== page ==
European Commission Investigating "Misleading" Free-to-Play Games

European Commission Investigating "Misleading" Free-to-Play Games

Following the UK Office of Fair Trading's regulation of free-to-play games, now the European Commission is stepping in.

The free-to-play tide is definitely turning somewhat, it seems. Not long after the UK's Office of Fair Trading issued a list of principles for free-to-play games and mobile apps to adhere to, the European Commission is stepping in to offer its own thoughts.

The European Commission (or EC) is the part of the European Union responsible for implementing collective decisions across the Union and proposing legislation. It has been meeting with consumer protection authorities from the UK, France and Italy as well as Apple and Google in order to investigate what consumers have highlighted as the four most important issues about free-to-play games, particularly in the mobile marketplace.

Here they are:

Games advertised as "free" should not mislead consumers about the true costs involved.

A significant number of mobile and social games fall under this category, by prominently proclaiming those who download the app can "Play for Free!" or similar. However, actually trying to play the game without being heavily inconvenienced by any combination of unfair difficulty spikes, progress-throttling mechanics such as energy bars or enforced wait timers attracts a charge. Developers and publishers normally get around this by saying something along the lines of "all content in the game can be unlocked for free," conveniently leaving out the hundreds or thousands of real-world hours it would take to do so, compared to the matter of minutes it would take to purchase them.

Also under this umbrella is the question of free-to-play games that persistently charge players for consumable items rather than to unlock content -- the distinction between paying for a skin in Dota 2, which is yours to keep, and paying for a lives refill in Candy Crush Saga. Many free-to-play games -- particularly, again, in the mobile and social space -- do not make it clear that in-app purchases will be repeatedly required to remain successful in the game. This is particularly pertinent in the case of competitive games like Clash of Clans, where reports suggest the "best" players are investing thousands of dollars every month in order to remain atop the leaderboards.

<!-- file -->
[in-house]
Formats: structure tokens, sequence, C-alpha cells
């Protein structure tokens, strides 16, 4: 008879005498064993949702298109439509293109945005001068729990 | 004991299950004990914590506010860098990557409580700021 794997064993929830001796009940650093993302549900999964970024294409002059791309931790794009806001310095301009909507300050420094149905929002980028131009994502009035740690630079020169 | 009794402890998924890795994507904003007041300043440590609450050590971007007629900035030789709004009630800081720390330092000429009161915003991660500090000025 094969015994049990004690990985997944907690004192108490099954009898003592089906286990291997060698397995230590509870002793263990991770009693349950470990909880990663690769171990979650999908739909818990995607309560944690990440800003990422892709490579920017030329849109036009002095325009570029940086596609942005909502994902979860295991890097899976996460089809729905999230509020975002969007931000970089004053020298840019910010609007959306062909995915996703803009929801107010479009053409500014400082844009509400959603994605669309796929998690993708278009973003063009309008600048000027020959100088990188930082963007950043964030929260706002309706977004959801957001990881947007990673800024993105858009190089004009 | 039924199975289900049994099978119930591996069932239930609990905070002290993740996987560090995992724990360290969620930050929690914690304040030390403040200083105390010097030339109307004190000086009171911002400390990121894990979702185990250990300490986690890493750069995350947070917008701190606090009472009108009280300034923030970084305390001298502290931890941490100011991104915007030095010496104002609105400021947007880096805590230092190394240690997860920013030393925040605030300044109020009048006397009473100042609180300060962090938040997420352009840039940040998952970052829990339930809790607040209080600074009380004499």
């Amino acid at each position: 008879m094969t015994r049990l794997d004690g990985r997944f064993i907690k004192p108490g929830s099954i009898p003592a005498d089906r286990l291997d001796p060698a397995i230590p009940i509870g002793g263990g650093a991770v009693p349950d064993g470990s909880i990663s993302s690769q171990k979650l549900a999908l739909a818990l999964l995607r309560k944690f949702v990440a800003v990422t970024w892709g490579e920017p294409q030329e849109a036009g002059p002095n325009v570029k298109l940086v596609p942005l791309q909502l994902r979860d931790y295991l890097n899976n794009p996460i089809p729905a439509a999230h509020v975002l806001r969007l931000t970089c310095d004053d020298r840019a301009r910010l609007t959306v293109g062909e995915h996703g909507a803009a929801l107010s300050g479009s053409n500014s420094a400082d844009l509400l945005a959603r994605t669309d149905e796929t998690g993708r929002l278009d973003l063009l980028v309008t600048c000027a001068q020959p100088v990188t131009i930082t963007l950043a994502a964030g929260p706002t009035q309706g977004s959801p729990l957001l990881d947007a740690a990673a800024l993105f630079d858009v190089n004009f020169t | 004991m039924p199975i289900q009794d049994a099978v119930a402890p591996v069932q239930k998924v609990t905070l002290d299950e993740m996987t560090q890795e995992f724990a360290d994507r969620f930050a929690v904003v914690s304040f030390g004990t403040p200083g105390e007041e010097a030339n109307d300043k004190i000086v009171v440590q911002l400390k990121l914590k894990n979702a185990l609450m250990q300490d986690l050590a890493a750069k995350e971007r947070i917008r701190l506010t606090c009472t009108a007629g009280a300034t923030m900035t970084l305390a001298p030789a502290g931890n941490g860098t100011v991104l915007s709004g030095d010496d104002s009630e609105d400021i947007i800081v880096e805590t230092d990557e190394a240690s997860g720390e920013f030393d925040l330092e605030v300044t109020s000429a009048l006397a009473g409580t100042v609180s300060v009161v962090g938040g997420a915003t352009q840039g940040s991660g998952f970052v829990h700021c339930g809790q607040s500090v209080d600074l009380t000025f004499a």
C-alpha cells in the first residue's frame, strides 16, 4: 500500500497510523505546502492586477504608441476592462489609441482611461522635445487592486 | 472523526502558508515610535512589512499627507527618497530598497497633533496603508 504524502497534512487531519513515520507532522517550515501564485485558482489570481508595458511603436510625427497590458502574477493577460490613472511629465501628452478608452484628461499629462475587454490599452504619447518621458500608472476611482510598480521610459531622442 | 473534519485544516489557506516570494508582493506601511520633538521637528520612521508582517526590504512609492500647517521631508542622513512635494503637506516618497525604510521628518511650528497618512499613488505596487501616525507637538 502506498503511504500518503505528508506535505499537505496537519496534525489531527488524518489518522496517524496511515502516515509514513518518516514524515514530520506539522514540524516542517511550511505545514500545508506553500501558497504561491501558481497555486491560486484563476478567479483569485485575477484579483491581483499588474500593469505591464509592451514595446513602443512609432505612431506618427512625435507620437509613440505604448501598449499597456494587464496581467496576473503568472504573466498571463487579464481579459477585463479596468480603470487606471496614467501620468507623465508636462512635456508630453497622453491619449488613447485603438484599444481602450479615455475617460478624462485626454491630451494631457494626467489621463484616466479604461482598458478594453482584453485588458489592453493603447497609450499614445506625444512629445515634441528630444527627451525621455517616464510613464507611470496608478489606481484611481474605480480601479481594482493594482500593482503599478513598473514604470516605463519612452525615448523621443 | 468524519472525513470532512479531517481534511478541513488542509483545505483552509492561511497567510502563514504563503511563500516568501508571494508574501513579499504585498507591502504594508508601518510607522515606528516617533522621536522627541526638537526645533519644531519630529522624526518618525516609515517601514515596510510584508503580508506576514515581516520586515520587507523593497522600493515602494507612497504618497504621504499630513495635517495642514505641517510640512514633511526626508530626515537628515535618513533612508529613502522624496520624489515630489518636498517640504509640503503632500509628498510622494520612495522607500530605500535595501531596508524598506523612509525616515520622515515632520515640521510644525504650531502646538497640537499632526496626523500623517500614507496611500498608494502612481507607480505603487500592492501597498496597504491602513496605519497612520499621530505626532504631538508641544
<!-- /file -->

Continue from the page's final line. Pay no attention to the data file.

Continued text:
Games should not contain direct exhortations to children to buy items in a game or to persuade an adult to buy items for them.

This was also highlighted by the Office of Fair Trading's guidelines -- children's apps that encouraged players to "Buy Now!" or "Upgrade Now!" are fairly widespread, and in many cases it's not always made clear that purchasing something is an option rather than a requirement. Some games and apps even make the "cancel" button deliberately difficult to find on the screen so unsuspecting players are led to believe that making a purchase is mandatory to proceed.

The OFT also highlighted the common use of emotional blackmail in children's apps -- implying that characters would be unhappy or hurt if you didn't spend money.

Consumers should be adequately informed about payment arrangements, and purchases should not be debited through default settings without consumers' explicit consent.

This is a direct response to the increasingly frequent reports of children spending thousands of dollars on supposedly "free" games without their parents' knowledge. This was also highlighted by the OFT -- particularly as recent changes in iOS in particular have meant that sometimes a game will ask for your password and then charge you without confirming what it is you're buying, or how much you're paying for it. The OFT also noted that the default behavior for games should be to ask for a password for every transaction, and to provide the option to temporarily remain logged in for a short period of time -- rather than the other way around, as it is now.

Traders should provide an email address so that consumers can contact them in case of queries or complaints.

Another matter also highlighted by the OFT. In many cases, it's not entirely clear who is operating a free-to-play game -- particularly in the case of mobile and social games which, as we've seen, are the aspect of free-to-play under the most scrutiny here. As such, should a parent find themselves stuck with a charge of thousands of dollars thanks to a tap-happy child, at present their only real resort in many cases is to go direct to Apple or Google. Clearer contact information for developers and publishers will assist in resolving problems appropriately and quickly. Of course, ideally these problems won't arise in the first place -- which is at least partly the thinking behind the other guidelines.

Lawyer Jas Purewal writes on his site that he believes the most likely result of the consultations is a simple statement of best practices. But, he says, another possibility is that the European authorities may decide to investigate further or even carry out enforcement action against those who appear to be breaching existing consumer protection laws -- or perhaps even to implement specific legislation regarding mobile and social free-to-play games.

He does, however, also note that the press release announcing the consultations -- which conclude today -- remains largely neutral in tone, praising the widespread success of mobile apps in particular, but also highlighting the importance of them keeping to European consumer protection law. It remains to be seen if this will bring about a significant change in the free-to-play market, but it's evidence that political and lawmaking bodies are at least taking an interest in a growing and, to date, largely unregulated part of the industry.

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